- Is server firmware truly integrated into a single tool and supported by policies and profiles?
- Do the tools use only proprietary orchestration and automation software to manage the infrastructure or does it support an open interface like XML?
- What is the licensing model – how much is the additional cost per server or per blade chassis to fully manage server profiles, updates to firmware, BIOS, and integration with other tools?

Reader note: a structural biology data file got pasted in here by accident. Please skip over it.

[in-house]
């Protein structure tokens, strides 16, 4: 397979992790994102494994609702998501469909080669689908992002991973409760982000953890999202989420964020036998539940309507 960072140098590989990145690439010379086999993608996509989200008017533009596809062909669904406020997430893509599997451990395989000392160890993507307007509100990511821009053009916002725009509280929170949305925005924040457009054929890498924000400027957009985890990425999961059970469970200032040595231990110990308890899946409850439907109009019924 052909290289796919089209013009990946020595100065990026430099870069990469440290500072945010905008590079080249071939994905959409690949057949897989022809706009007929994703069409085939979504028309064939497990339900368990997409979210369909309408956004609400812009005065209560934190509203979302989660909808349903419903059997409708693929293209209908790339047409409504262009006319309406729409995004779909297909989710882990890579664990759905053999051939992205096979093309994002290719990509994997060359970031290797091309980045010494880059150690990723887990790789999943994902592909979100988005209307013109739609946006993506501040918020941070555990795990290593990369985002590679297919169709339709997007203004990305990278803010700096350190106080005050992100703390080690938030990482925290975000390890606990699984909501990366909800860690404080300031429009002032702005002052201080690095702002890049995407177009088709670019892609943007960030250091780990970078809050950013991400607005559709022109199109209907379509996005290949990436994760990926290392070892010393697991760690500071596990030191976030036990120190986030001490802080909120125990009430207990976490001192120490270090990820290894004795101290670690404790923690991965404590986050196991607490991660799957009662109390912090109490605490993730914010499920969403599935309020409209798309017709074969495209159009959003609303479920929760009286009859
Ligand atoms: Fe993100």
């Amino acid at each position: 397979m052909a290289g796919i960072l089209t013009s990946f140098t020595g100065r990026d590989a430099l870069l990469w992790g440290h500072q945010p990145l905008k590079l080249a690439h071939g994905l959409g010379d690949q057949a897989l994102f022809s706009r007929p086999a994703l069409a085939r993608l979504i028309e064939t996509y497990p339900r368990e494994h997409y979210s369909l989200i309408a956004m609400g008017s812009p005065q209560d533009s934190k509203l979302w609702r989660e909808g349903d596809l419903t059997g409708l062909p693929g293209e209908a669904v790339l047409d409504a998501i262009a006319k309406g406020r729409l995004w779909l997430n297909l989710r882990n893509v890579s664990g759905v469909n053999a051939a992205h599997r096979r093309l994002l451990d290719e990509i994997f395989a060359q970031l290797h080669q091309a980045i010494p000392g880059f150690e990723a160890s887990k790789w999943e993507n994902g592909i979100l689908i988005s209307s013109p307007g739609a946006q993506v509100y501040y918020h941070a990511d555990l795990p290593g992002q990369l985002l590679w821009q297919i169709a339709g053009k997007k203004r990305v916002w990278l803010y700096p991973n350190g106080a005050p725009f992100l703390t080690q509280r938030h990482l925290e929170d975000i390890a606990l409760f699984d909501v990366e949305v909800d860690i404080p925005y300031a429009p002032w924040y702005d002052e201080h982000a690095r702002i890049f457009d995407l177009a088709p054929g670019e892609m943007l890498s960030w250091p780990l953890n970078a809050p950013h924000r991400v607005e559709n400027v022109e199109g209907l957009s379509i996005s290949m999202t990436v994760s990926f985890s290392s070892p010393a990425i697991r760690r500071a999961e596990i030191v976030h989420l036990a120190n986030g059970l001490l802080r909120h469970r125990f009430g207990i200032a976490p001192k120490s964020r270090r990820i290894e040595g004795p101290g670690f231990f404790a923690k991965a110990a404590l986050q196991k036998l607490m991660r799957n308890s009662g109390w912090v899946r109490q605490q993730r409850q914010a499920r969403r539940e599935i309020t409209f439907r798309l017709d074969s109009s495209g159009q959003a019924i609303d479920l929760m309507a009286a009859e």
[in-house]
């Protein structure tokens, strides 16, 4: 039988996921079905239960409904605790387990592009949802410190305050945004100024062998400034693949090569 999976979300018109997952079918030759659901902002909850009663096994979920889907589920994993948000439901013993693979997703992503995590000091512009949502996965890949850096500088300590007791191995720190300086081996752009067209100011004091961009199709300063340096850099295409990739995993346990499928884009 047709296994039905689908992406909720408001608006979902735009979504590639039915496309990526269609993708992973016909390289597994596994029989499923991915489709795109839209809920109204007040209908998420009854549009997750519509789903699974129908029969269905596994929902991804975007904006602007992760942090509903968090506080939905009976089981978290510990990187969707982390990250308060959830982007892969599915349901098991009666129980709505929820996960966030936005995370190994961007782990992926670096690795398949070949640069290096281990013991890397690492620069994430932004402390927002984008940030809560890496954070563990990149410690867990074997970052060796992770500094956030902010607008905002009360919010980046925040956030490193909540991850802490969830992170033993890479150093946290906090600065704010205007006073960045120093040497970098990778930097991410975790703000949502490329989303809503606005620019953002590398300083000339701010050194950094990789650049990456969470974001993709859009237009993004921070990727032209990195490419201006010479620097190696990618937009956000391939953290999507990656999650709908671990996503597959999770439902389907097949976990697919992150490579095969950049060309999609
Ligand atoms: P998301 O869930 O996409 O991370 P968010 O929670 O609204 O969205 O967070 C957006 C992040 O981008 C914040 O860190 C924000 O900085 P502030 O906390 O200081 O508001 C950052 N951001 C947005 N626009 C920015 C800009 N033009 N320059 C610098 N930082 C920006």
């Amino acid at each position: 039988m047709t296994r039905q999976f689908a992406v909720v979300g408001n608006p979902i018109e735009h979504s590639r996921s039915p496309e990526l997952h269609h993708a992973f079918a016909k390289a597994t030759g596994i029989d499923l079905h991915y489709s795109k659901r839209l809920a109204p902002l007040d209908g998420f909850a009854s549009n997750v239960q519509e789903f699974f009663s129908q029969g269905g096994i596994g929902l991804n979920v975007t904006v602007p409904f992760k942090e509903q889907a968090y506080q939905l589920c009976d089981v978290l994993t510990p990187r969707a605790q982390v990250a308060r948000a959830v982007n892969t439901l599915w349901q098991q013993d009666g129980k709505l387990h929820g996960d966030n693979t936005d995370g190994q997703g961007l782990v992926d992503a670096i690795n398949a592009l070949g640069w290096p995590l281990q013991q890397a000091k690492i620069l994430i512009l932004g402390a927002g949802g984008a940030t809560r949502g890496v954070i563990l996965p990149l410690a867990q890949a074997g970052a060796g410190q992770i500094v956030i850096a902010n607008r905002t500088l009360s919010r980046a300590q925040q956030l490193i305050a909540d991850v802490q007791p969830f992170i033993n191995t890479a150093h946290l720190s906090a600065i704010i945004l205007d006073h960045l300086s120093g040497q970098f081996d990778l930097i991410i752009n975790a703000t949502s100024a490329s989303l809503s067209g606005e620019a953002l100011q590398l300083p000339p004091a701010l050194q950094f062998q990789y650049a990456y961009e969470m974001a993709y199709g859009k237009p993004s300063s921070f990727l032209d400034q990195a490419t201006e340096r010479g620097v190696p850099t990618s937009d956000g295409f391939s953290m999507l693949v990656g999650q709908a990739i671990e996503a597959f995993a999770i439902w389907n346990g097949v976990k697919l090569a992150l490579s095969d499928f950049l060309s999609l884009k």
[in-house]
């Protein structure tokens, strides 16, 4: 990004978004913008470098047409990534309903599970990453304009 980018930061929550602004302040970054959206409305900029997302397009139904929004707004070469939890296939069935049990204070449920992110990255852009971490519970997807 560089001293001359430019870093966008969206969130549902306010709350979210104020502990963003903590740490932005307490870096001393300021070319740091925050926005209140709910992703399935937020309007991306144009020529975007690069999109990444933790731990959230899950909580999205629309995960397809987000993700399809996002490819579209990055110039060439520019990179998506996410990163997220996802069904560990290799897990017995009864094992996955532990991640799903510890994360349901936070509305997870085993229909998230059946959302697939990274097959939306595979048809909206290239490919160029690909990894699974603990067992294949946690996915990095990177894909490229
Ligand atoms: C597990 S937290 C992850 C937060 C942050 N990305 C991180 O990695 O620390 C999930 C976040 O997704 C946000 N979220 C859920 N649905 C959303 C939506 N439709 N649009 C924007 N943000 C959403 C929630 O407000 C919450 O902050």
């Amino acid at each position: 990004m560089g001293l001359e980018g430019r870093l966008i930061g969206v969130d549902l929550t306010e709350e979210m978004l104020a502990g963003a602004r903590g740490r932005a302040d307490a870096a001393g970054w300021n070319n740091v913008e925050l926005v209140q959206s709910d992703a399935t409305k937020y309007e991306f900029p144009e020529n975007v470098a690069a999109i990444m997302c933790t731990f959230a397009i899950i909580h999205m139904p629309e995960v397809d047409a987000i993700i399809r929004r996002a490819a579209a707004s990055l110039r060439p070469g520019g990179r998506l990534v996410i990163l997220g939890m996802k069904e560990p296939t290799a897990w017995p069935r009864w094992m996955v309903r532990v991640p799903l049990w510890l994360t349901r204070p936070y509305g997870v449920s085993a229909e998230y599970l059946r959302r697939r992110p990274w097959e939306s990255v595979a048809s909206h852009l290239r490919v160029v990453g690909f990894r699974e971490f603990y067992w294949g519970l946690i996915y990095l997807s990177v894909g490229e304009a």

If you have more than one domain, UCS Central will manage them extending all the benefits of UCS Manger globally. You can leverage your templates and profiles across all servers regardless of location.
If you’d like to have a more in-depth discussion on this topic, contact your Cisco account team or Partner.
Want to learn more? Take Cisco UCS Manager for a test drive.
Convinced? Buy now and save with Cisco UCS SmartPlays.
Tags: blades, data center, Servers, UCS, unified computing, unified computing system